●Signs of congestive heart failure (eg, gallop rhythm, pulmonary edema, elevated central venous pressure, or hepatomegaly)
The diagnostic approach to pediatric BCI includes:
●Hemodynamically unstable patients with suspected blunt cardiac injury should undergo bedside ultrasound emergently and, if hemopericardium is identified as the cause of the instability, should undergo pericardiocentesis prior to additional diagnostic testing. Patients without hemopericardium should undergo an emergency formal transthoracic echocardiogram to identify any signs of abnormal wall motion or abnormalities of the heart valves or septum.
●Stable patients with findings suggestive of BCI should receive a screening electrocardiogram (ECG), a serum cardiac troponin level, and a chest radiograph, with transthoracic echocardiogram for patients with abnormal diagnostic testing (eg, arrhythmia, bundle branch block, or ST depressions or elevations on ECG; enlarged heart on chest radiograph).
The diagnosis and management of blunt cardiac injury in children is discussed in greater detail separately. (See "Initial evaluation and management of blunt cardiac injury", section on 'Pediatric considerations'.)
TRAUMATIC AORTIC INJURY — Blunt aortic injury (BAI) as the result of thoracic trauma is rare during childhood. Among children with blunt trauma in the United States, the incidence of BAI is <1 percent [20,21]. In a study of nearly 120,000 children <14 years of age with blunt trauma in Israel, only 12 (0.0001 percent) had a thoracic vascular injury of any kind, and seven (0.00005 percent) had an injury to the aorta . It is estimated that among patients of all ages with BAI, 85 percent die at the scene .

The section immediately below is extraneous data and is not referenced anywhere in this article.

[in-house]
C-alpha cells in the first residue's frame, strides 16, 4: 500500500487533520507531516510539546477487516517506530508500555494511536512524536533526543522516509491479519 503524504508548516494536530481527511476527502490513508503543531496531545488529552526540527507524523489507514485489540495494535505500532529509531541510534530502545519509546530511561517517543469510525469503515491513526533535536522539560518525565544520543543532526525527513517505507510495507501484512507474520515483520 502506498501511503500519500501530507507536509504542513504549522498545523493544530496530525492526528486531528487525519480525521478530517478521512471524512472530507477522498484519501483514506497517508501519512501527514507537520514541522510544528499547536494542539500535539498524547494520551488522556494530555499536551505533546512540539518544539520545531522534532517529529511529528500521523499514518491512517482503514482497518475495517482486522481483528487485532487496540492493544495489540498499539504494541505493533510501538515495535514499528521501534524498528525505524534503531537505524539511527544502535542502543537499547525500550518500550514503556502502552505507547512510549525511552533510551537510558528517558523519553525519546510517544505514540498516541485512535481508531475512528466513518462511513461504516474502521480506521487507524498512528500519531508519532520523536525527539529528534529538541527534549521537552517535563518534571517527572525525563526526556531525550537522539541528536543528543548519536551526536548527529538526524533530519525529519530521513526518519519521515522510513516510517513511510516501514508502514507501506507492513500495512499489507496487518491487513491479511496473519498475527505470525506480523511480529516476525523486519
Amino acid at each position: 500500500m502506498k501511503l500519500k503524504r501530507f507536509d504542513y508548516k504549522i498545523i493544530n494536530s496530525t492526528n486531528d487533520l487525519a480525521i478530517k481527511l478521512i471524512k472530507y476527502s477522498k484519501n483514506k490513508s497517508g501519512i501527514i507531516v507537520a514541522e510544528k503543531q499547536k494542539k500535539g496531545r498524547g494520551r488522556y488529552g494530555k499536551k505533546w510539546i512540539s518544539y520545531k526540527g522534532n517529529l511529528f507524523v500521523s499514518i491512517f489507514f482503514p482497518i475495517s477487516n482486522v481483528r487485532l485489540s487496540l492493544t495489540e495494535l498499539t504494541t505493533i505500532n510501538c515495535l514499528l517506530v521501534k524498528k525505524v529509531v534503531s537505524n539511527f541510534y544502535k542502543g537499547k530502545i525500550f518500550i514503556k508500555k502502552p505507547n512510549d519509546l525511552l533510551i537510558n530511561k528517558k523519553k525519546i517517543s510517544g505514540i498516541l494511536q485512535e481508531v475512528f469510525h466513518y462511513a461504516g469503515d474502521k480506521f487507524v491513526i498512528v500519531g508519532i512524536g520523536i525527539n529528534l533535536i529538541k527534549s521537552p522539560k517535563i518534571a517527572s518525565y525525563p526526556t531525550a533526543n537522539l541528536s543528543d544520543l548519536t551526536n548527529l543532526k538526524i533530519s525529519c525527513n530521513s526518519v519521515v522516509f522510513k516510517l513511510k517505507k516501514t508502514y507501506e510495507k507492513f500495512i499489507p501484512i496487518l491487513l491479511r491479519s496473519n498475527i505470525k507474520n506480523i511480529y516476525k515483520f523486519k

Clinical manifestations and diagnosis — Clinical features of those who survive and are transported to the emergency department include any of the following :
●Diminished blood pressure and/or pulses in lower extremities (as compared with upper extremities)
However, these findings can be absent among children with BAI, who may demonstrate minimal or no evidence of chest wall trauma . Thus, it is essential to evaluate a chest radiograph in all children who have sustained significant thoracic trauma or a mechanism with forceful deceleration (such as a high-speed motor vehicle collision or fall from a significant height).
Associated injuries that may suggest BAI in children include rib fracture and lung injury (eg, pulmonary contusion, pneumothorax) .